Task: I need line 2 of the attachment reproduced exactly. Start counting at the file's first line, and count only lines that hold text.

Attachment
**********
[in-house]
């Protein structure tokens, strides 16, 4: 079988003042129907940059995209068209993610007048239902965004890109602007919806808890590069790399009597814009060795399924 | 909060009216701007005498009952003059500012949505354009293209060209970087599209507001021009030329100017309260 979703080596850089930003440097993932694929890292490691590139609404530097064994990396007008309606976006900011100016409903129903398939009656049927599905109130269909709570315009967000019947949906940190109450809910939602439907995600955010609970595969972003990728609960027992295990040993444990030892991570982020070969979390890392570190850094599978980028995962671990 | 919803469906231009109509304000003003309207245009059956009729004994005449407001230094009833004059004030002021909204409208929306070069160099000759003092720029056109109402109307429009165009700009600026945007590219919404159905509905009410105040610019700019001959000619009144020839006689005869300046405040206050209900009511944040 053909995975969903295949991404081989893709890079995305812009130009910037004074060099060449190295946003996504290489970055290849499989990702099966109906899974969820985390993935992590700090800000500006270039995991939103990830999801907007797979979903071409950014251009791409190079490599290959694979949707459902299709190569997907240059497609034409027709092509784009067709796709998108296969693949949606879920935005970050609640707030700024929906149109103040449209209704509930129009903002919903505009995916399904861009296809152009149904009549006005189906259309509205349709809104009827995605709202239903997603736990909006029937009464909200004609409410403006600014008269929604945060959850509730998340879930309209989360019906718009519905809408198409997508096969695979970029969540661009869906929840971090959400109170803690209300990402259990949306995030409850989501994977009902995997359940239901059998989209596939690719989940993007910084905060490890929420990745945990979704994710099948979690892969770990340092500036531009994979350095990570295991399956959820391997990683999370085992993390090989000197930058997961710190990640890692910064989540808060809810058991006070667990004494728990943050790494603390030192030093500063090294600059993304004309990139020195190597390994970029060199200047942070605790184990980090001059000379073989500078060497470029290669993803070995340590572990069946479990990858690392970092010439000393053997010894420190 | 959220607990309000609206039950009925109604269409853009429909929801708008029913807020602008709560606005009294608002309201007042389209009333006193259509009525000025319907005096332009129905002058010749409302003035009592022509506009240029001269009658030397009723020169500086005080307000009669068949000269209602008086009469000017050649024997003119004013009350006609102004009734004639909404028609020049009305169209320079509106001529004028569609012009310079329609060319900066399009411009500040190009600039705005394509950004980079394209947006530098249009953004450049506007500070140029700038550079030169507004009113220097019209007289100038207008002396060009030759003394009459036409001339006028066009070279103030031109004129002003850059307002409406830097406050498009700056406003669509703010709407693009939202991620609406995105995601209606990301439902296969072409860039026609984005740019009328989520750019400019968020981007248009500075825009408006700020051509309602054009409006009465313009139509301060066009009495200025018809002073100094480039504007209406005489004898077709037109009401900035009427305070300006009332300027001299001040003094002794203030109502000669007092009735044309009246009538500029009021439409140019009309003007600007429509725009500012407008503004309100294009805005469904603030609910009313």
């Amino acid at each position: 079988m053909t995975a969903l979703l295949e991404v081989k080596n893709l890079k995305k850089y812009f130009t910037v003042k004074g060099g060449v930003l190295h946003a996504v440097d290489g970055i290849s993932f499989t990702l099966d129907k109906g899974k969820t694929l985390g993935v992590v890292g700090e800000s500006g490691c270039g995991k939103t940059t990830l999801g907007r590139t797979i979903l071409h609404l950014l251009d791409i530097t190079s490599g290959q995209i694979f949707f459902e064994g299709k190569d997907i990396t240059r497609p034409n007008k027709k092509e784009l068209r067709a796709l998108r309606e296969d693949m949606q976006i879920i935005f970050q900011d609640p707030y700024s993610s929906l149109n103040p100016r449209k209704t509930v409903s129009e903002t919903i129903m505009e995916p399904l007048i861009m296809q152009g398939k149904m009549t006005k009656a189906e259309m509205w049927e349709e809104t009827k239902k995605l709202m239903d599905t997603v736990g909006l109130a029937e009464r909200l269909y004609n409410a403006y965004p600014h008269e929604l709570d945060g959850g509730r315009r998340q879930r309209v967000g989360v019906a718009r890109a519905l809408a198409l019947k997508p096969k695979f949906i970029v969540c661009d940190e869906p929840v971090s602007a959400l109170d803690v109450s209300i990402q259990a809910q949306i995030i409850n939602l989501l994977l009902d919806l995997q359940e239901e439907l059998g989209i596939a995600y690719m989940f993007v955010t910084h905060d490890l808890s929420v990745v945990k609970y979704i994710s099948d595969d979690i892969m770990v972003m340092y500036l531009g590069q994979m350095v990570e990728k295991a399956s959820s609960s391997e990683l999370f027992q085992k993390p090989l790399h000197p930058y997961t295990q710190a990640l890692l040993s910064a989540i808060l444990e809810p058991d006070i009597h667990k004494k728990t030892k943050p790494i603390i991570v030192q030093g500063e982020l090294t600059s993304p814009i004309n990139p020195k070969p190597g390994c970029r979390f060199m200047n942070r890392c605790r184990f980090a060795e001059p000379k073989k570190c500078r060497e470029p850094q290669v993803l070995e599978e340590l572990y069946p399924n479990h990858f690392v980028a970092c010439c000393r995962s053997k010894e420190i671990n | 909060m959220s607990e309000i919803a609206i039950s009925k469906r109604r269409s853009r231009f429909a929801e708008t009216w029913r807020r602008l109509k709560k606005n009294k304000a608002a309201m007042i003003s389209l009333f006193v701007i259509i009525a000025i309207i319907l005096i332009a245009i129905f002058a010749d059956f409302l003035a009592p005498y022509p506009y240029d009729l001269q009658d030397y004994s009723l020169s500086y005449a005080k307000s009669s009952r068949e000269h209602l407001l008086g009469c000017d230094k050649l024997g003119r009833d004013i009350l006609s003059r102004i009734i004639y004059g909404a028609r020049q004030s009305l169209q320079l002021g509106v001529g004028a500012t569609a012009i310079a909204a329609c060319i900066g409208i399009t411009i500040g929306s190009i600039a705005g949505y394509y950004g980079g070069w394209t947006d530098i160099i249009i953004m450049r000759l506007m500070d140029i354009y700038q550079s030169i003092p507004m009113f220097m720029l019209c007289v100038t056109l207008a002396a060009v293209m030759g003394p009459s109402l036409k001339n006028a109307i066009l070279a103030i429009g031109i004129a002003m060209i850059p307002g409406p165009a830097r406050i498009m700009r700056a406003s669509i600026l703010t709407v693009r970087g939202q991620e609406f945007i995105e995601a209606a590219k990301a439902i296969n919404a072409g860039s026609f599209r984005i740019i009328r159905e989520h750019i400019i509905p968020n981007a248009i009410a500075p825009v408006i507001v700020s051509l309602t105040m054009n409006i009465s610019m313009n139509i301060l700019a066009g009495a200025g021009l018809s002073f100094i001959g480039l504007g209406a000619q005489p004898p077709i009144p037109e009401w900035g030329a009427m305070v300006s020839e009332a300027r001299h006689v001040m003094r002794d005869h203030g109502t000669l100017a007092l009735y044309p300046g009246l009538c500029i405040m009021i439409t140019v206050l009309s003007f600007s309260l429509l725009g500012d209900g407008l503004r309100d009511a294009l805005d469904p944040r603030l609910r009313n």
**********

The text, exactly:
């Protein structure tokens, strides 16, 4: 079988003042129907940059995209068209993610007048239902965004890109602007919806808890590069790399009597814009060795399924 | 909060009216701007005498009952003059500012949505354009293209060209970087599209507001021009030329100017309260 979703080596850089930003440097993932694929890292490691590139609404530097064994990396007008309606976006900011100016409903129903398939009656049927599905109130269909709570315009967000019947949906940190109450809910939602439907995600955010609970595969972003990728609960027992295990040993444990030892991570982020070969979390890392570190850094599978980028995962671990 | 919803469906231009109509304000003003309207245009059956009729004994005449407001230094009833004059004030002021909204409208929306070069160099000759003092720029056109109402109307429009165009700009600026945007590219919404159905509905009410105040610019700019001959000619009144020839006689005869300046405040206050209900009511944040 053909995975969903295949991404081989893709890079995305812009130009910037004074060099060449190295946003996504290489970055290849499989990702099966109906899974969820985390993935992590700090800000500006270039995991939103990830999801907007797979979903071409950014251009791409190079490599290959694979949707459902299709190569997907240059497609034409027709092509784009067709796709998108296969693949949606879920935005970050609640707030700024929906149109103040449209209704509930129009903002919903505009995916399904861009296809152009149904009549006005189906259309509205349709809104009827995605709202239903997603736990909006029937009464909200004609409410403006600014008269929604945060959850509730998340879930309209989360019906718009519905809408198409997508096969695979970029969540661009869906929840971090959400109170803690209300990402259990949306995030409850989501994977009902995997359940239901059998989209596939690719989940993007910084905060490890929420990745945990979704994710099948979690892969770990340092500036531009994979350095990570295991399956959820391997990683999370085992993390090989000197930058997961710190990640890692910064989540808060809810058991006070667990004494728990943050790494603390030192030093500063090294600059993304004309990139020195190597390994970029060199200047942070605790184990980090001059000379073989500078060497470029290669993803070995340590572990069946479990990858690392970092010439000393053997010894420190 | 959220607990309000609206039950009925109604269409853009429909929801708008029913807020602008709560606005009294608002309201007042389209009333006193259509009525000025319907005096332009129905002058010749409302003035009592022509506009240029001269009658030397009723020169500086005080307000009669068949000269209602008086009469000017050649024997003119004013009350006609102004009734004639909404028609020049009305169209320079509106001529004028569609012009310079329609060319900066399009411009500040190009600039705005394509950004980079394209947006530098249009953004450049506007500070140029700038550079030169507004009113220097019209007289100038207008002396060009030759003394009459036409001339006028066009070279103030031109004129002003850059307002409406830097406050498009700056406003669509703010709407693009939202991620609406995105995601209606990301439902296969072409860039026609984005740019009328989520750019400019968020981007248009500075825009408006700020051509309602054009409006009465313009139509301060066009009495200025018809002073100094480039504007209406005489004898077709037109009401900035009427305070300006009332300027001299001040003094002794203030109502000669007092009735044309009246009538500029009021439409140019009309003007600007429509725009500012407008503004309100294009805005469904603030609910009313």